Though the education system was inadequate and the formal education received by Swazi children was unequal to that of whites, Swaziland, like most British colonies and in comparison to some of its immediate neighbors, had a relatively useful educational system at independence. However, English was the medium of instruction. It was thus almost inevitable that English would continue to be the language used in the classroom. Also, in 1966, when Swaziland became independent, it would have been difficult to provide secondary school education through siSwati as the latter had not yet been developed as a written language. In 1967 siSwati was introduced as a school subject and other languages such as Zulu and Afrikaans, two of South Africa's languages, were phased out. SiSwati was tested for the first time at the Primary School Examination in 1975, the Junior Certificate level in 1978, and the Senior Certificate level in 1980.
The early years of primary school are generally taught in siSwati, and English is one of the subjects taught. English, as the medium of instruction for all subjects, is used exclusively from the secondary level onward. It is also taught as a subject. It is impossible to pass either the Junior or the Senior Certificate exams without passing English. The country's bilingual education system causes some concern for educators. Psychologically the learning of English, the requirement that students speak it fluently to whose who speak English as a first language, and the studying of all subjects in a language totally foreign in style, cultural base, and concept to one's own, as well as having to compete with others in their mother-tongue, is far too exacting a task for any but the most linguistically talented students. It is highly probable that this state of affairs disadvantages many students' prospects and can be one of the reasons for the high failure and dropout rate. On the other hand, English is the language of international access and studying in English gives those able to attain the necessary language skills access to the international world of science, technology, commerce, and politics as well as to the Internet.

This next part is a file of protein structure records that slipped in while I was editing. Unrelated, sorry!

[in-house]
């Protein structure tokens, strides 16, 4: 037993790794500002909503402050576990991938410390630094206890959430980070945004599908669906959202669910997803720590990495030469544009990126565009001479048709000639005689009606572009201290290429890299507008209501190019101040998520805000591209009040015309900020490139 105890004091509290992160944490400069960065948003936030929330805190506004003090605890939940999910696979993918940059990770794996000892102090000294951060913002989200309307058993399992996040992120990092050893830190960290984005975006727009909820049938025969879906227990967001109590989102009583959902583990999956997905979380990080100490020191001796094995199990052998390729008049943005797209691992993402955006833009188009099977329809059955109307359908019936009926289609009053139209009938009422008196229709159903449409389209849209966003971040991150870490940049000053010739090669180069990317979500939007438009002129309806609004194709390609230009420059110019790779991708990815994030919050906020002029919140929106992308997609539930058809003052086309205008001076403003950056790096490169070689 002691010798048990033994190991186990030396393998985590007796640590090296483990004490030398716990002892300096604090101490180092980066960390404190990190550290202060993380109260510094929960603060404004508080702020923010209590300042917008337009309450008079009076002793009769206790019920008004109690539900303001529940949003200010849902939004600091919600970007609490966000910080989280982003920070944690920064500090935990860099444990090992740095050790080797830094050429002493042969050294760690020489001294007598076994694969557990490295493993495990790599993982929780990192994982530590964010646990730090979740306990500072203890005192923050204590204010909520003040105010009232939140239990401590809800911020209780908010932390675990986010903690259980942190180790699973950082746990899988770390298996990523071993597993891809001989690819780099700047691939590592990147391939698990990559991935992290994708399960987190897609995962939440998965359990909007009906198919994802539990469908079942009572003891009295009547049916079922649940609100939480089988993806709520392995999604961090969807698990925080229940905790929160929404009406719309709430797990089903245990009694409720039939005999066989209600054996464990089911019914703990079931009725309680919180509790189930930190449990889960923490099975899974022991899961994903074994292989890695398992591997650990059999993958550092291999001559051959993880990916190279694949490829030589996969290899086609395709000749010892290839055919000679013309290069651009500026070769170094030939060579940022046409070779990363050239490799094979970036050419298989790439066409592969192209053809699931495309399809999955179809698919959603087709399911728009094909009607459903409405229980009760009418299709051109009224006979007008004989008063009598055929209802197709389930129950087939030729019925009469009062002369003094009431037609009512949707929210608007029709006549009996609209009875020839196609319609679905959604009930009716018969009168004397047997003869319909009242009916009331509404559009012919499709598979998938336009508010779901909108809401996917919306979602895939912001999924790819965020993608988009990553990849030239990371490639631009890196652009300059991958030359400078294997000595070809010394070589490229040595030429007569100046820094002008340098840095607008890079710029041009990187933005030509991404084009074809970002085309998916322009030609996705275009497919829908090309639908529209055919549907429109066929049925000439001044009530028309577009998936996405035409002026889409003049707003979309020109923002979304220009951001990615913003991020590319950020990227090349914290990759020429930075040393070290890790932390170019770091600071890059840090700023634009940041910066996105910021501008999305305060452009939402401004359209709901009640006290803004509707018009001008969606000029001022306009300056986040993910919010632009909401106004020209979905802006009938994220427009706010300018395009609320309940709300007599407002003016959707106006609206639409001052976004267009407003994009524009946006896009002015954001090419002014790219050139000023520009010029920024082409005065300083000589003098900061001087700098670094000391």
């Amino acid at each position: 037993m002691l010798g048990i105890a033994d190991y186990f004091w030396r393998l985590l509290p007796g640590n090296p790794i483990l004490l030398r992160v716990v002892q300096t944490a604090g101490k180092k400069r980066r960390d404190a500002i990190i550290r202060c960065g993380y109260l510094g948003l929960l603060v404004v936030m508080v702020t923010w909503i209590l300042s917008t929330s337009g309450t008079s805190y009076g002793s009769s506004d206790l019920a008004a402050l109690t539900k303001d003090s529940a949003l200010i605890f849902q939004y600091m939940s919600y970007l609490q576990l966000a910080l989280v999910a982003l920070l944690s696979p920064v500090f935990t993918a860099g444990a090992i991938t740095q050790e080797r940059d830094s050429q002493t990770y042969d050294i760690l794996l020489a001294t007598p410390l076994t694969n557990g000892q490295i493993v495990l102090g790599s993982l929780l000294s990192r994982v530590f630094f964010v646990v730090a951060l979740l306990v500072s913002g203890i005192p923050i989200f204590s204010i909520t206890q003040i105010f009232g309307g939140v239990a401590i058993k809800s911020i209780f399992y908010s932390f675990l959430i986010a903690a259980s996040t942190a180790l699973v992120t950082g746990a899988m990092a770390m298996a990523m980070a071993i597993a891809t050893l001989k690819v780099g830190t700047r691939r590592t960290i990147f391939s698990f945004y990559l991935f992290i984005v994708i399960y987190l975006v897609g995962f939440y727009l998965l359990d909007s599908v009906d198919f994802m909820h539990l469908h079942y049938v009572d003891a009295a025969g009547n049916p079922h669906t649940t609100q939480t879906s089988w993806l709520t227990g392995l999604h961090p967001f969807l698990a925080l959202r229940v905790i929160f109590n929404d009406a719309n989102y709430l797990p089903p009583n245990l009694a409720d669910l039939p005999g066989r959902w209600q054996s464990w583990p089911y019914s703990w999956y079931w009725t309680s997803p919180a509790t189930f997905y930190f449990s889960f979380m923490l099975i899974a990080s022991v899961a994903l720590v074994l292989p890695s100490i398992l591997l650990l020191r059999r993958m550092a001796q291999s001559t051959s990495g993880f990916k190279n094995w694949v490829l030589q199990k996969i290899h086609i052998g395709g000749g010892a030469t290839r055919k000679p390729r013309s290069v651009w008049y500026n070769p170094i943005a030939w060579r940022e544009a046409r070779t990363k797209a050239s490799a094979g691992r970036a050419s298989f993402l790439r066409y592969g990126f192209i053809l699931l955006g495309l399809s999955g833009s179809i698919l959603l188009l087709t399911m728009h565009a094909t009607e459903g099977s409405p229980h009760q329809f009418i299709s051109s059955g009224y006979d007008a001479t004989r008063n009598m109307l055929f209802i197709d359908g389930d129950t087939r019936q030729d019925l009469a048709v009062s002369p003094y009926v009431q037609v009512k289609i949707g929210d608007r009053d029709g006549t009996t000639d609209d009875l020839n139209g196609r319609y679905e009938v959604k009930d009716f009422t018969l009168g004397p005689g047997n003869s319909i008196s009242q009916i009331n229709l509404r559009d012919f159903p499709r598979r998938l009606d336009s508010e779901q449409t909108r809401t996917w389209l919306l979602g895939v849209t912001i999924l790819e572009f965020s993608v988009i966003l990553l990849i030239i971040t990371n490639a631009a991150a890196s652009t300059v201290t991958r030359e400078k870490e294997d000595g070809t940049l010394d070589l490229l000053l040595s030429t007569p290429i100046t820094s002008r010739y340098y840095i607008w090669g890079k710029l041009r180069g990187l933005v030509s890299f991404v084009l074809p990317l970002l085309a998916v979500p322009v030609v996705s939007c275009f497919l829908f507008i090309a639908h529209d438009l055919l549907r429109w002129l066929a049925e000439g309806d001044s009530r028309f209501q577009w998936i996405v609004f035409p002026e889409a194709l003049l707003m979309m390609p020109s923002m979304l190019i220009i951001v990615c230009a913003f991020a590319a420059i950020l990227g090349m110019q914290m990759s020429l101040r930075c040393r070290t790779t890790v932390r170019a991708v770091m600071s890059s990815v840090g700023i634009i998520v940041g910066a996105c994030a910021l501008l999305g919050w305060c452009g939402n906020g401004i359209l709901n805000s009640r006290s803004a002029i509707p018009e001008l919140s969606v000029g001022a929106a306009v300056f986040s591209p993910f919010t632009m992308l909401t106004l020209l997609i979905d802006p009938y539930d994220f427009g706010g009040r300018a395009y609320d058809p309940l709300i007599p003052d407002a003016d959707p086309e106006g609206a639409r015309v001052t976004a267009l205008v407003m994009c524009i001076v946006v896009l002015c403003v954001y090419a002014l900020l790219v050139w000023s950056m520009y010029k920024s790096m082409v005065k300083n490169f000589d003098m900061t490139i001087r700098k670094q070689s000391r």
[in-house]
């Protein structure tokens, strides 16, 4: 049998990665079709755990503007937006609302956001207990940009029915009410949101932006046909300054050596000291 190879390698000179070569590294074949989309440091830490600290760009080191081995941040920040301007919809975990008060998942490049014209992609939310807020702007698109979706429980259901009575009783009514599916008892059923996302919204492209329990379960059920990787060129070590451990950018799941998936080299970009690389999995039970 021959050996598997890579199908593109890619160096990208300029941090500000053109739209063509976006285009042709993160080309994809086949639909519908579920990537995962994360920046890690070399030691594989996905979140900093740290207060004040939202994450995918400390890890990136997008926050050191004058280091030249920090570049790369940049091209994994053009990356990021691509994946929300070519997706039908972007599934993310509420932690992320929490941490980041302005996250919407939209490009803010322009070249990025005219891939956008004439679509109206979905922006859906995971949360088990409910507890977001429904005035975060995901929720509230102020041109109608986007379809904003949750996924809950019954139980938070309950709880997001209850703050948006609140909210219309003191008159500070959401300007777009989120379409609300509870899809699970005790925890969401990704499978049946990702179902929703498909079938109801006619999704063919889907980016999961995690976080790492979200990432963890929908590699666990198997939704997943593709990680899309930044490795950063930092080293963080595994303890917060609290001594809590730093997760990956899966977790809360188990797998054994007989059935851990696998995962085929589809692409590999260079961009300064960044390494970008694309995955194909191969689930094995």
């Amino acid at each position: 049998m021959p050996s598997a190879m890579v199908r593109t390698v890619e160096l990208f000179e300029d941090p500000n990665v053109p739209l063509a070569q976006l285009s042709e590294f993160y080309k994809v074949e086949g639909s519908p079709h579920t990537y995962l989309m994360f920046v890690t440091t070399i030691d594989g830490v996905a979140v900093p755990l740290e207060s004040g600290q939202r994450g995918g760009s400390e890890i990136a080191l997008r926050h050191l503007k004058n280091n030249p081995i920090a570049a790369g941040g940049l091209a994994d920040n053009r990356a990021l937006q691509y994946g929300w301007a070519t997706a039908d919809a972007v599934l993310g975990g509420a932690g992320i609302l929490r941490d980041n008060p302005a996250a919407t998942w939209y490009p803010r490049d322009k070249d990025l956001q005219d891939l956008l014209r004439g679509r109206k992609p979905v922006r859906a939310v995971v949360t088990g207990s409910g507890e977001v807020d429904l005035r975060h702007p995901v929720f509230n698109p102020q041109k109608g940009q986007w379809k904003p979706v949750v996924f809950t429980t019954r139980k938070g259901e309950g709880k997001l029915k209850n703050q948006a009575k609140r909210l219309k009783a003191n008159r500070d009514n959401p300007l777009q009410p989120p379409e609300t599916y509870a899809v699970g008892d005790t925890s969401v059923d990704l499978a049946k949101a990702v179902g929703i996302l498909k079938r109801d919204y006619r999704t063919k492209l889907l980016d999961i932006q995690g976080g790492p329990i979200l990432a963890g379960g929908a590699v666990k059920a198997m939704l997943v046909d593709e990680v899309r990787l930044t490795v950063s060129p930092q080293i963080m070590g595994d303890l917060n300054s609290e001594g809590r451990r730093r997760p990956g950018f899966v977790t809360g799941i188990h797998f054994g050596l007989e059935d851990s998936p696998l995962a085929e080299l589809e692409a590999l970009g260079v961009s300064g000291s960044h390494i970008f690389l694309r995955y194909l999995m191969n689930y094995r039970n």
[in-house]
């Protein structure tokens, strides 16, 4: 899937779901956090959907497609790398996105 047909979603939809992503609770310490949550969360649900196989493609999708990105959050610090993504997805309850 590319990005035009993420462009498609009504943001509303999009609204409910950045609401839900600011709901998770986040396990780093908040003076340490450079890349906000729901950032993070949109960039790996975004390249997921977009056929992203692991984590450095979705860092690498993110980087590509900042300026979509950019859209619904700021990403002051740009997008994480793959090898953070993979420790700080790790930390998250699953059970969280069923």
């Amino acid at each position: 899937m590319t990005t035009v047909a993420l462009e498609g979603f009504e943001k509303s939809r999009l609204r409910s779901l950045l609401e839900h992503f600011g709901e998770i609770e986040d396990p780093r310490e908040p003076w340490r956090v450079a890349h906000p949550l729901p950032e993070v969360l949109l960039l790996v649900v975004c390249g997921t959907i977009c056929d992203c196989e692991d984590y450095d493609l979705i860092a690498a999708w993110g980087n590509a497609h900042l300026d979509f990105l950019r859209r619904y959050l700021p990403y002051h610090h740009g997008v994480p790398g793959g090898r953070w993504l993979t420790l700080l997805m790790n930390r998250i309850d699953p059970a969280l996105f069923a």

Efforts to promote cultural identity and nationalism through the regular use of siSwati have met with positive responses since it gained recognition as a written language rich in literature and vocabulary. In order to develop a sense of national pride and emphasize the importance of having one's own language, siSwati is taught from a pure linguistic and historical linguistic point of view at the university level. Local writers are being encouraged to write within the local environment, and book publishers such as Macmillan and Longman are running writing workshops to further these endeavors. Well-known writers from South Africa have given talks at these workshops, and UNESCO has sponsored a research project which includes lexicographical field work to promote the love, awareness, and importance of Swazi culture.